In August, I thought Kohl's would stage a dramatic second-half turnaround. I thought the sentiment had become too negative and the company would begin to post better same-store sales figures. Turns out, I was right. Since my article, the shares are up 30%.
On Nov. 10, Kohl's reported third-quarter fiscal 2016 earnings of 80 cents per share, 10 cents better than the consensus estimate. Revenue fell 2.3% to $4.33 billion. Same-store sales fell 1.7% vs. the estimated drop of 1.5%.
Gross margin was flat at 37.1%. Margins would have been higher, but increased shipping costs cut 30 basis points off gross margin. In addition, Kohl's was forced to clear out some leftover spring merchandise that weighed down margins. Management believes it is in good shape on inventories and believes gross margins should expand 35 to 65 basis points in the fourth quarter. Inventory fell 9% per store.
Kohl's management said back-to-school was strong. September was soft, and business began to pick up in October. Management was encouraged by the sales trend and was optimistic on the run-up to the holiday season.
Management reaffirmed its previous full year guidance of $3.80 to $4 per share. The board of directors increased Kohl's existing share repurchase program. Management is now authorized to buy back $2 billion worth of stock.
While Kohl's is not entirely immune to the problems at the larger department stores, it is isolated from fluctuations in tourist traffic. Kohl's doesn't have to worry about a slowdown in tourists visiting its New York City flagship store, because it doesn't have one.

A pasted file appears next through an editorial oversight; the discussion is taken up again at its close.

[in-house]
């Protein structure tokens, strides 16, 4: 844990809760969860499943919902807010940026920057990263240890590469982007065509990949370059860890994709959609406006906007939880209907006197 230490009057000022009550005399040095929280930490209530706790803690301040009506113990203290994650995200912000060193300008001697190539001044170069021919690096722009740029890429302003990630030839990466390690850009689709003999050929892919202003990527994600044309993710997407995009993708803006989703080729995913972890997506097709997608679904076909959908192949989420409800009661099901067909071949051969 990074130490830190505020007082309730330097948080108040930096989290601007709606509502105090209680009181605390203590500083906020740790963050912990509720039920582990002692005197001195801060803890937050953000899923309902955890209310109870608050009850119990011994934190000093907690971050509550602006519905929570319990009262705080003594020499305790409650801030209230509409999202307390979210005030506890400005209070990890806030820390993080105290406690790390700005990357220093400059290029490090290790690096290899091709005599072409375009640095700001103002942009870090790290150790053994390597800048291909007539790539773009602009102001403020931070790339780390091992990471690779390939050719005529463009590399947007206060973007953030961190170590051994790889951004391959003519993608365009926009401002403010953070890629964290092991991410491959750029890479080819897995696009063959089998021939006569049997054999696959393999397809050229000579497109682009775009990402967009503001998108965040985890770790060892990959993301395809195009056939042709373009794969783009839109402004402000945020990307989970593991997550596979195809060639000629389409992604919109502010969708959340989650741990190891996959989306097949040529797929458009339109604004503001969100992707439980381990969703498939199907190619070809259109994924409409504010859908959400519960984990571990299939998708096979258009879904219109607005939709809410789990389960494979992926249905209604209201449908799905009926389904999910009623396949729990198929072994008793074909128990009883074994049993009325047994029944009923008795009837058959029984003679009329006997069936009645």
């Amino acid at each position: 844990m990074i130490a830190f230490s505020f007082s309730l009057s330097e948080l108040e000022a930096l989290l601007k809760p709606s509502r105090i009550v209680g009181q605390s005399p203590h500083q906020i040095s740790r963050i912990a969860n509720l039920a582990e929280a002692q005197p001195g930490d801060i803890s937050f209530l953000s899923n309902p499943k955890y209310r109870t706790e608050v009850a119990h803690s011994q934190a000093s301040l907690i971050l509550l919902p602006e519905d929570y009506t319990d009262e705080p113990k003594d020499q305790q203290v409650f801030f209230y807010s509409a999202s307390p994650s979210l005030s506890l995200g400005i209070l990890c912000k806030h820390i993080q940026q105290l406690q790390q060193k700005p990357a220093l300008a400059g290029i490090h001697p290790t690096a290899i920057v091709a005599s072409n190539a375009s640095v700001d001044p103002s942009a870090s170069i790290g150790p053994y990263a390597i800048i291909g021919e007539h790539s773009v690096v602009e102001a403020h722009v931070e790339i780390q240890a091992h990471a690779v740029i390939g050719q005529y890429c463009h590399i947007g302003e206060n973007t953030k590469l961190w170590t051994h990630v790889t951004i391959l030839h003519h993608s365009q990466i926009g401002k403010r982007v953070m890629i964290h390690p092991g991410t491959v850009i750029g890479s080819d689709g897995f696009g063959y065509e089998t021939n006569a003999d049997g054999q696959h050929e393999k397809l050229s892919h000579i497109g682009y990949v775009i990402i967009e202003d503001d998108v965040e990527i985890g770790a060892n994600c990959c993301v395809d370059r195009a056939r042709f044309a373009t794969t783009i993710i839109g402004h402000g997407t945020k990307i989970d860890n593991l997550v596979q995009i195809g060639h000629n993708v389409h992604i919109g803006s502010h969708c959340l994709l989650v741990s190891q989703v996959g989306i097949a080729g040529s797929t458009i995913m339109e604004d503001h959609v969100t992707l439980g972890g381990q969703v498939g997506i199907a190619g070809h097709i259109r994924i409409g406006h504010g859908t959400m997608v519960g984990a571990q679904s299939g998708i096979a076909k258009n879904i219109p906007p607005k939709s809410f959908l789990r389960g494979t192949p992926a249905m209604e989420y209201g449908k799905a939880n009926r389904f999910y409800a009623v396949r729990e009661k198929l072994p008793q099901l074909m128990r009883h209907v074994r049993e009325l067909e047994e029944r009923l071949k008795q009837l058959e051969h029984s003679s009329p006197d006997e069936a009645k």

The company is entering the holidays with clean inventory and has some momentum going into the holidays. Management said it was de-emphasizing apparel and accessories that have failed to sell and is focusing on items that are fast movers. The company believes it can use its computer databases to stock the right items in the right regions, instead of stocking all the same items across the entire chain. By localizing its assortment, Kohl's has an advantage over the other department stores. Kohl's has a strong loyalty program -- and we all know Americans love to collect up loyalty points.
Kohl's is trading at just 12.2 times 2016 estimates of $4 and 11.8 times next years estimate of $4.14. Those multiples seem low. I think the stock should trade closer to 15 times estimates or about $60 per share. I still think a higher stock price is in store.
This article is commentary by an independent contributor. At the time of publication, the author held no positions in the stocks mentioned.